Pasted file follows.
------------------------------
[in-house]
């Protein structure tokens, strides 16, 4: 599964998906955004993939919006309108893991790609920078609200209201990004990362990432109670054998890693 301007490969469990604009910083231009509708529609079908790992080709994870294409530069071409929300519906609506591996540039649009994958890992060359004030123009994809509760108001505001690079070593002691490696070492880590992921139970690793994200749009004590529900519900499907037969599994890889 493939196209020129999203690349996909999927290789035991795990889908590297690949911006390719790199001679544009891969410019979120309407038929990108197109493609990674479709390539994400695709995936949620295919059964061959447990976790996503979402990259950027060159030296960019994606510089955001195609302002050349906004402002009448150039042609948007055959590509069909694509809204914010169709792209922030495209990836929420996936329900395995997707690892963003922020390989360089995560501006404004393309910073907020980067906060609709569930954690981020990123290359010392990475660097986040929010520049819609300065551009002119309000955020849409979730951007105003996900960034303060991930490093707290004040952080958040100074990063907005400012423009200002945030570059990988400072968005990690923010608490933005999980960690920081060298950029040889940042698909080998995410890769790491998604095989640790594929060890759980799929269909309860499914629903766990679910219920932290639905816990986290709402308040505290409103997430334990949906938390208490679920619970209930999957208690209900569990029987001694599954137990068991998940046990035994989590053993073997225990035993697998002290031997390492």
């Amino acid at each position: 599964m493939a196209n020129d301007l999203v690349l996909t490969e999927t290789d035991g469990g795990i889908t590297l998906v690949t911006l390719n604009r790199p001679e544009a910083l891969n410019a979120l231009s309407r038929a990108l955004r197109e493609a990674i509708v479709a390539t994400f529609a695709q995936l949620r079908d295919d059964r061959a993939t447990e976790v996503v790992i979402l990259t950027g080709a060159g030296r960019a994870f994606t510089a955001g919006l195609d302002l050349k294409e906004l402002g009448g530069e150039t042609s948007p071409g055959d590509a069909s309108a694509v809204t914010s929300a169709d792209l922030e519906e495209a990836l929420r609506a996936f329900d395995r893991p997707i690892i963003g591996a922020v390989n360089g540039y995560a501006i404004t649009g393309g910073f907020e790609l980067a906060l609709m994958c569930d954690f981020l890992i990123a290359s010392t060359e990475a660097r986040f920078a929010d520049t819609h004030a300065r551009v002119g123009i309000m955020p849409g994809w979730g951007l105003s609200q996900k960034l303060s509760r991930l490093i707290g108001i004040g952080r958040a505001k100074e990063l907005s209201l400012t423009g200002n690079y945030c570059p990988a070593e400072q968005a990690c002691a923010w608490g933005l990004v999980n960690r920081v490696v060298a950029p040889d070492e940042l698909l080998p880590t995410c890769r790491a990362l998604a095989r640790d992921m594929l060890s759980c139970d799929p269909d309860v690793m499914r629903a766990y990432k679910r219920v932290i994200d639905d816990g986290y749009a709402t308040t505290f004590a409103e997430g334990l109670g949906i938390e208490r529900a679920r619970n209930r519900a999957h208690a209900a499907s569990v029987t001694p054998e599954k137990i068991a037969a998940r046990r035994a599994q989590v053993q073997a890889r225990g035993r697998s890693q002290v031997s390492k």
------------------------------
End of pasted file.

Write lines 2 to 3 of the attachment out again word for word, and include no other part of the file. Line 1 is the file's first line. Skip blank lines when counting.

């Protein structure tokens, strides 16, 4: 599964998906955004993939919006309108893991790609920078609200209201990004990362990432109670054998890693 301007490969469990604009910083231009509708529609079908790992080709994870294409530069071409929300519906609506591996540039649009994958890992060359004030123009994809509760108001505001690079070593002691490696070492880590992921139970690793994200749009004590529900519900499907037969599994890889 493939196209020129999203690349996909999927290789035991795990889908590297690949911006390719790199001679544009891969410019979120309407038929990108197109493609990674479709390539994400695709995936949620295919059964061959447990976790996503979402990259950027060159030296960019994606510089955001195609302002050349906004402002009448150039042609948007055959590509069909694509809204914010169709792209922030495209990836929420996936329900395995997707690892963003922020390989360089995560501006404004393309910073907020980067906060609709569930954690981020990123290359010392990475660097986040929010520049819609300065551009002119309000955020849409979730951007105003996900960034303060991930490093707290004040952080958040100074990063907005400012423009200002945030570059990988400072968005990690923010608490933005999980960690920081060298950029040889940042698909080998995410890769790491998604095989640790594929060890759980799929269909309860499914629903766990679910219920932290639905816990986290709402308040505290409103997430334990949906938390208490679920619970209930999957208690209900569990029987001694599954137990068991998940046990035994989590053993073997225990035993697998002290031997390492």
């Amino acid at each position: 599964m493939a196209n020129d301007l999203v690349l996909t490969e999927t290789d035991g469990g795990i889908t590297l998906v690949t911006l390719n604009r790199p001679e544009a910083l891969n410019a979120l231009s309407r038929a990108l955004r197109e493609a990674i509708v479709a390539t994400f529609a695709q995936l949620r079908d295919d059964r061959a993939t447990e976790v996503v790992i979402l990259t950027g080709a060159g030296r960019a994870f994606t510089a955001g919006l195609d302002l050349k294409e906004l402002g009448g530069e150039t042609s948007p071409g055959d590509a069909s309108a694509v809204t914010s929300a169709d792209l922030e519906e495209a990836l929420r609506a996936f329900d395995r893991p997707i690892i963003g591996a922020v390989n360089g540039y995560a501006i404004t649009g393309g910073f907020e790609l980067a906060l609709m994958c569930d954690f981020l890992i990123a290359s010392t060359e990475a660097r986040f920078a929010d520049t819609h004030a300065r551009v002119g123009i309000m955020p849409g994809w979730g951007l105003s609200q996900k960034l303060s509760r991930l490093i707290g108001i004040g952080r958040a505001k100074e990063l907005s209201l400012t423009g200002n690079y945030c570059p990988a070593e400072q968005a990690c002691a923010w608490g933005l990004v999980n960690r920081v490696v060298a950029p040889d070492e940042l698909l080998p880590t995410c890769r790491a990362l998604a095989r640790d992921m594929l060890s759980c139970d799929p269909d309860v690793m499914r629903a766990y990432k679910r219920v932290i994200d639905d816990g986290y749009a709402t308040t505290f004590a409103e997430g334990l109670g949906i938390e208490r529900a679920r619970n209930r519900a999957h208690a209900a499907s569990v029987t001694p054998e599954k137990i068991a037969a998940r046990r035994a599994q989590v053993q073997a890889r225990g035993r697998s890693q002290v031997s390492k």